AWS DeepRacer is a low-cost, ROS-based robotic card that uses machine learning (reinforcement learning) and it’s camera-input to drive courses it’s been “trained” to drive. With the online simulator, this tool can get you started developing self-driving cars for under $400.
Autoware is the world’s first “All-in-One” open-source software for autonomous driving technology. It is based on ROS 1 and available under the Apache 2.0 license on github. It requires 8 cores and 32GB of RAM so it’s not going to run on a Raspberry Pi. It supports camera, LIDAR, IMU and GPS inputs. Those compute and sensor requirements are going to be a lot more than the DeepRacer, but I’m guessing you could build something in the $1000 range that works.
The important thing is that there’s a starting point for the platform.
Here in San Francisco we see self-driving enabled cars on the road a lot. Many of them are annoying as hell since they make driving decisions much more slowly than humans do. Geeks among us think “damn, how hard is really to decide the cross-walk is empty!” It’s easy to think that you need the cash of a VC-backed startup to really start playing with that tech. Not so. It’s still pricey: $400 for the DeepRacer and likely $1000-1500 for a proper Autoware robot. But the tooling is there if you have a bit of money, at least some background in coding, and the time and energy to learn.
It’s ripe for Innovation!!!
I have a DeepRacer and have another on order. I bought one within minutes of it being announced at AWS re:Invent (I blogged about that at the time). I have one sitting here in my home office and only lack the time to play with it. I got lucky enough to be invited by AWS to a four-hour solo-focus-session where an AWS CX person watched me unbox and learn to set it up. It was a bit strange to be under the microscope, but I think I gave them some good feedback and I got to keep the DeepRacer that I unboxed. Win-win!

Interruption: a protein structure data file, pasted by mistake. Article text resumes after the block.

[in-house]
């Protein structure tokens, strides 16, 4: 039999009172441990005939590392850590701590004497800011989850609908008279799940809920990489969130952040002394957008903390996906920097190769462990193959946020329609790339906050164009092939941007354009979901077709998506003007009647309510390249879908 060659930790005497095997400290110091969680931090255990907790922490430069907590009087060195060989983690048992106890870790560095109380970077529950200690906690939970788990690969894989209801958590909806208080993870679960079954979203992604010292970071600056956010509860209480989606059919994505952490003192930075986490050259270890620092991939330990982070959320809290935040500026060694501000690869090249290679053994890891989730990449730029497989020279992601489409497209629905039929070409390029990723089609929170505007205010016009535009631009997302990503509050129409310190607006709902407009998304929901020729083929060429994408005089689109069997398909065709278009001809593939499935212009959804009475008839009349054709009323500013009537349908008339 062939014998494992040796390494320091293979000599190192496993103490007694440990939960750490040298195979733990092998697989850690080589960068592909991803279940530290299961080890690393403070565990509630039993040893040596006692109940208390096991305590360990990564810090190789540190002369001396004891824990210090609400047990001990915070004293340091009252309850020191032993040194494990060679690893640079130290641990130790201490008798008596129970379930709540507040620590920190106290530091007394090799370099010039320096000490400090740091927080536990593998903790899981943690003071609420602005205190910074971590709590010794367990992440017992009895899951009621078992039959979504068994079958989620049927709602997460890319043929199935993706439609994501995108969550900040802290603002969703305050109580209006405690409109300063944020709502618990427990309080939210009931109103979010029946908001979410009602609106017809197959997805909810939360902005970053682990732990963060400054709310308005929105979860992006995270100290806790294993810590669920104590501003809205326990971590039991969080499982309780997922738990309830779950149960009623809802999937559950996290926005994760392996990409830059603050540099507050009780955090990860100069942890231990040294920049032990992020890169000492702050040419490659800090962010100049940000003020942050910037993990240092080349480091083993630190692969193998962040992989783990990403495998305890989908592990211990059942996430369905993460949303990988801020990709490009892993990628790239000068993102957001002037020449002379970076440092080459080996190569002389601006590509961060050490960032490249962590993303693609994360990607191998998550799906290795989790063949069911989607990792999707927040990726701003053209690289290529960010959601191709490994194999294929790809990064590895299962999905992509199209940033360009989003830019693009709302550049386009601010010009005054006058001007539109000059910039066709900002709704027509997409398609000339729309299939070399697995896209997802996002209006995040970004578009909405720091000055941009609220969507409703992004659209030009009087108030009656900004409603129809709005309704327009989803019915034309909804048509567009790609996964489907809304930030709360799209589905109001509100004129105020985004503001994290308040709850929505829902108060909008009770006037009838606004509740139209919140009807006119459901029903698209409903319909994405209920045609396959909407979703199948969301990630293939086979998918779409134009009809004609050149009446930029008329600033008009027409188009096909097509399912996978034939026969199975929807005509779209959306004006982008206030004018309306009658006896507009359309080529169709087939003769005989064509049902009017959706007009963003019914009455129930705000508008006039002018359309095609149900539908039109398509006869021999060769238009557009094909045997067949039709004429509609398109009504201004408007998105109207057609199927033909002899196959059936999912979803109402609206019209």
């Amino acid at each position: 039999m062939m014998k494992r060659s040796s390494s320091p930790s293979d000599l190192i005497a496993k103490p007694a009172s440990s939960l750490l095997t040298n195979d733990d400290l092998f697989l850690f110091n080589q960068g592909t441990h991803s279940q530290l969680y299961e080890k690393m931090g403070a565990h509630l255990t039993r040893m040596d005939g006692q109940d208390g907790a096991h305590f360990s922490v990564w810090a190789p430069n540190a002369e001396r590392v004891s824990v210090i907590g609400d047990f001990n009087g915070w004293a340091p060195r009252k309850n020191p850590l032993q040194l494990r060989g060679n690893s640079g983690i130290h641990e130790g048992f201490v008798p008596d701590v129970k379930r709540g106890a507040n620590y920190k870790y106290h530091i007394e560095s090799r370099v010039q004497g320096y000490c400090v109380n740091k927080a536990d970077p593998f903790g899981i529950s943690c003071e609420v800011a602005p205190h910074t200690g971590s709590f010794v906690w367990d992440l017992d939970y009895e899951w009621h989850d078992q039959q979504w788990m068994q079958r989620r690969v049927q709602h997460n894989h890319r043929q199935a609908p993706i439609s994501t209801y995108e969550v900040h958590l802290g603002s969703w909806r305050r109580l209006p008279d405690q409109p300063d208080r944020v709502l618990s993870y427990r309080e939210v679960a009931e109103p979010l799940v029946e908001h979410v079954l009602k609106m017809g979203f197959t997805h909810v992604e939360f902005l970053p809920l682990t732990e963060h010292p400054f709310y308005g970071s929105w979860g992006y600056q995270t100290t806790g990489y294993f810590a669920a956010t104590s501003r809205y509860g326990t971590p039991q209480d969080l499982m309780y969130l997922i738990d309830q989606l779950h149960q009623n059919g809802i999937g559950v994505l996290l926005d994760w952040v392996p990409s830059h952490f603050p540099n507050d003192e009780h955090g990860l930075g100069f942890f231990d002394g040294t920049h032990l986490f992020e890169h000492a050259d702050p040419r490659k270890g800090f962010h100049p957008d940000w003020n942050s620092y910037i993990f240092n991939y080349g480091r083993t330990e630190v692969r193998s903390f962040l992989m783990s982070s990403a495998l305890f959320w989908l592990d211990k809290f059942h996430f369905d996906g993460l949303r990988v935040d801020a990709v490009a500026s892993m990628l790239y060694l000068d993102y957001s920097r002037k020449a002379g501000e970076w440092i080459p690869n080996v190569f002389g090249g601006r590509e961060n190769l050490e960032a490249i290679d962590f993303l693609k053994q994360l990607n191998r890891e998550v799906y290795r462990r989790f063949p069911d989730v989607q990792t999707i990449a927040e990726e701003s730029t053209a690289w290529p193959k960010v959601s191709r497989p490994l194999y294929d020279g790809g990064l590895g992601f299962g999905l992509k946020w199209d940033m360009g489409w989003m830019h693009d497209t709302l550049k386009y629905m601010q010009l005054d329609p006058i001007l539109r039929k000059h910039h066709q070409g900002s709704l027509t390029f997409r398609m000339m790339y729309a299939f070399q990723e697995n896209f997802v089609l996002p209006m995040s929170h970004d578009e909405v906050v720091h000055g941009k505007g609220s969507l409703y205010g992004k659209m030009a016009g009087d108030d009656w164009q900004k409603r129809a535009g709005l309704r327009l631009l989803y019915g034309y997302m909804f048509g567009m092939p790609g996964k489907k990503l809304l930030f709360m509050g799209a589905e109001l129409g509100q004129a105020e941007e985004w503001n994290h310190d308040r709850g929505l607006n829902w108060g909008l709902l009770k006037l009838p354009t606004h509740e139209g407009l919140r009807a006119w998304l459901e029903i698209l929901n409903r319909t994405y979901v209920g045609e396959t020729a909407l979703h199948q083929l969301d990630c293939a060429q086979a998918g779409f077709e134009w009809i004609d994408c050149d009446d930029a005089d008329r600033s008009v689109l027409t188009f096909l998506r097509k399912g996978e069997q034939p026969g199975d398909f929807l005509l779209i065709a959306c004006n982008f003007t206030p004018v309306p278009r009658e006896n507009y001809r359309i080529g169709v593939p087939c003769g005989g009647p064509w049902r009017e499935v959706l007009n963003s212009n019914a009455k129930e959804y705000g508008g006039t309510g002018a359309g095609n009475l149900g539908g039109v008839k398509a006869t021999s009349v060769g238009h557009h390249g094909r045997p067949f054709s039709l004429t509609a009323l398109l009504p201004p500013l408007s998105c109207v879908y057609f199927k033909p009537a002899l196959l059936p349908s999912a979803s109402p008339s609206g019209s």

One thing that I am extremely excited about is the fact that the DeepRacer tool is based on Robot Operating System - ROS. And it’s not all locked out either. AWS is not hiding the guts. It’s an Ubuntu board with and Atom CPU and 4GB of RAM (specs here). You can develop right on the car main node. The main code seems to be in python interfacing with ROS. So this seems extremely hackable. Hackaday is postulating alternative hardware even, so this ecosystem is about to explode.
In the last few days I came across Autoware. It’s non-trivial and is being used as the basis for commercial offerings already, so it’s real. It looks reasonably modularized. Being based on ROS is almost certainly all written in C++ so it’s probably reasonably performant.
Given the hardware requirements this is probably a bit harder to set up and the bug-a-boo will be I/O bandwidth I am sure. USB webcams are the obvious choice for cameras but can you do multiple cameras at once? May need USB3, which means you are not even going to use an Intel Nuc for this. The GPS is easy over USB, and you could make a USB adapter for a 9DoF IMU pretty easily. I was reading about a module that a guy built that did the sensor fusion on the board and had one-degree heading accuracy for under $75 if I recall. I’ll try to look that up and revise this post later with a link. You would think it would be the LIDAR that was the harder sensor to deal with, but there’s a lot of options for that. Adafruit sells an intersting scanning LIDAR for $114. Sparkfun has a non-rotating unit. as well as a rotating one, granted more expensive at $320. My point is that there are many options out there. You might have to tweak some of the Autoware code - or more likely, the underlying ROS libraries - to make it work but the products are there to be integrated.
The building blocks are there. Damn, I wish I had more time!